It is important that rational pragmatism lies at the heart of these sports facilities. They are designed not just to be admired from the outside but to be used for events other than football. We need to let them bed in, develop and fill out with food courts. We need to watch them come alive with the joyful sounds of thousands of fans, who have swapped their usual club colours for the patriotic tricolour, chanting, "Go, Russia!" as is the case, for example, with the Spartak Stadium.

The main achievement of this World Cup was that for the first time in many years Russian stadiums became a place where people had an opportunity to feel united as one nation and where the players, even after defeat, could consider themselves national heroes. At the same time, the structures themselves helped increase a sense of national pride.
Left
Right
Left
Right
Left
Right
Left
Right
Look how the giant dome of the St Petersburg Arena gives way to a bright green pitch that resembles a precious emerald on a velvet case surrounded by stands. Or take the Volgograd Arena, similar to the golden tsarist tiara when illuminated at night, floating above the Volga River. There was much discussion and anxiety about whether the stadium would blend in with the historical landscape of the Mamayev Kurgan or not. The pitch needed to be lowered by five metres, but now the structure does not obstruct the view of the majestic figure of Motherland from the water.

Kazan Arena stadium resembles a bird's-eye view of the blossoming petals of a water lily. Yet from ground level, of course, not many people can appreciate this. The giant outside screen, from where all the goals and other action were broadcast, could be used by those who were unable to get tickets for the matches.

The most 'galactic' stadium was, of course, Samara Arena. The resemblance to a giant spacecraft is no accident: the city straddling the Volga River is the Russian national centre for space and aircraft construction.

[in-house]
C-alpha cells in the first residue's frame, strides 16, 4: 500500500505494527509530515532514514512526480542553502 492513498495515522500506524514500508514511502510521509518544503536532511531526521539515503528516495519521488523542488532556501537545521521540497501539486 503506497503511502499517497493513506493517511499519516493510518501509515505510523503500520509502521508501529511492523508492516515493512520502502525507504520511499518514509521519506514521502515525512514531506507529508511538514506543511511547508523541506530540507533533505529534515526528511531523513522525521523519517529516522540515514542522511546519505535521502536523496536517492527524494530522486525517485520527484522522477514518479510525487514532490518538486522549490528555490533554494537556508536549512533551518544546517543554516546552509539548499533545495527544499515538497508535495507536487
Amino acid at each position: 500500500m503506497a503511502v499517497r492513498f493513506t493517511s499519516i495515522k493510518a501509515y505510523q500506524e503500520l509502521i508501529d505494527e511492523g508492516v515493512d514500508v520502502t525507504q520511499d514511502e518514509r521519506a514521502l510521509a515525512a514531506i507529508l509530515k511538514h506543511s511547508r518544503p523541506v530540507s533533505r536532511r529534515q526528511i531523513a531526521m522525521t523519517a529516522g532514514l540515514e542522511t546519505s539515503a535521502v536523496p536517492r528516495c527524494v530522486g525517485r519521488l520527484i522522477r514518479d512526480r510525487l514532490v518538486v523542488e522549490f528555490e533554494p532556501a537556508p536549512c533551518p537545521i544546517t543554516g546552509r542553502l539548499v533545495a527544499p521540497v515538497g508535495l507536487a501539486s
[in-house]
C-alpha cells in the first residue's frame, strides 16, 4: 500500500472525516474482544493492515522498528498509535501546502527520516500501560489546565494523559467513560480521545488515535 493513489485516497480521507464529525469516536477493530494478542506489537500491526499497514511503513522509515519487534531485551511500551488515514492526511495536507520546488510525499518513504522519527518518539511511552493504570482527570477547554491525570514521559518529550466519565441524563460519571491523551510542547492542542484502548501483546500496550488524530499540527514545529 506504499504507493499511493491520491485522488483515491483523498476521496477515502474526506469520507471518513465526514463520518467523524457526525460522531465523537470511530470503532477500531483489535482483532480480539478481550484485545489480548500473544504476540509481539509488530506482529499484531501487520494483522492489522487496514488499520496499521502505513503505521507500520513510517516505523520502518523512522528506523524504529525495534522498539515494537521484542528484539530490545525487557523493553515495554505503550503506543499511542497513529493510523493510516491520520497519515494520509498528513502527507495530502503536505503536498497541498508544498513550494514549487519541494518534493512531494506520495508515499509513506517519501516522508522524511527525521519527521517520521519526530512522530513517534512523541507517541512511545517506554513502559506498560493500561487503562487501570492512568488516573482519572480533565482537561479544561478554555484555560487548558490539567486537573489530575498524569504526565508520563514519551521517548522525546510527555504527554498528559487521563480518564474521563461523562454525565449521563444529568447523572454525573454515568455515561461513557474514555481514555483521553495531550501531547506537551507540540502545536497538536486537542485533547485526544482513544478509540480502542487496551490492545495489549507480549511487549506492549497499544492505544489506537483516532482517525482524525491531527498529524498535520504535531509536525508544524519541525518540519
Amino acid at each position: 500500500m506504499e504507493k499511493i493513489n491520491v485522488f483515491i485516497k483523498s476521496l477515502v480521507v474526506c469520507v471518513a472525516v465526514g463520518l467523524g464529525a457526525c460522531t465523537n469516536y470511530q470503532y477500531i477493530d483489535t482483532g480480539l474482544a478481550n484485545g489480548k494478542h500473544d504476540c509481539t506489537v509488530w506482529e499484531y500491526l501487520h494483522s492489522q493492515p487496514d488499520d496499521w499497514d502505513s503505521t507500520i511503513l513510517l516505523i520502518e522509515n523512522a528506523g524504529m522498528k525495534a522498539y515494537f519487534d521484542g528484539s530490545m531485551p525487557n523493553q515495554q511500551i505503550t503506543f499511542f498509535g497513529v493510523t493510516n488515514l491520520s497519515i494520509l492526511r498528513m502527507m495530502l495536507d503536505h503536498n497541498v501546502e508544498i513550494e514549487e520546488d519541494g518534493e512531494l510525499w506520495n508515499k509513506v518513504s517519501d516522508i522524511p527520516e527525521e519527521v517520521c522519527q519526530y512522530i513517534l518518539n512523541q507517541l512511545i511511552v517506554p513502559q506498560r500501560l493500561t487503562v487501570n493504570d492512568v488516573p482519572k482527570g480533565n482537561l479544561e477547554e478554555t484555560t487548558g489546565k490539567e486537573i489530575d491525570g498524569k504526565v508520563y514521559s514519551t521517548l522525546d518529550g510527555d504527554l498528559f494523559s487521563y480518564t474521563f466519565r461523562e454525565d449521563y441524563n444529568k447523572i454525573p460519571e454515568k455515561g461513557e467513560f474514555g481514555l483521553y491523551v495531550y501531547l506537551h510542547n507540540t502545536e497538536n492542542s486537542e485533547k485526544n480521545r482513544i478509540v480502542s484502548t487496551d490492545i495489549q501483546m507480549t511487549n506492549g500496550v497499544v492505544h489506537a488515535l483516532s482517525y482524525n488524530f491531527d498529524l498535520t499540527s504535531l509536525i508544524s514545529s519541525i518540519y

The most 'radiant' of the 12 stadiums was the Mordovia Arena stadium in Saransk, standing on the bank of the Insar River. From the outside it looks like a bagel with a reddish-brown crust. Experts say that the colour symbolises a fox, pictured on the coat of arms of Saransk. In general, this palette is typical of the national crafts of the Mordvins community. It's an uplifting feeling to look at this scattering of red freckles on a white background.

In addition to enhancing the sense of national pride, the World Cup stadiums served another important function. They were a powerful tool in countering the vexed Russian concept of the "province" and in boosting local pride, because having a world-class stadium in the centre of the city meant the place you called home was the centre of attention for the watching world.
Left
Right
Left
Right
Left
Right
Left
Right
The success of the World Cup proved that everything was constructed as it should have been. Ambitiously, perhaps, as happens in Russia maybe more than anywhere, but at the same time as a dream for the future. Of course, in future we will see the stadiums a lot less on TV and in the media. After a month of absolute monopoly, football will give way to other news, which means that the stadiums will move from the front to the back pages. But as long as the ecstatic roars from the stands are still in our ears, let's continue to admire them.

After all, that's where the matches took place, where the winning goals were scored and where we spent the happiest month of 2018.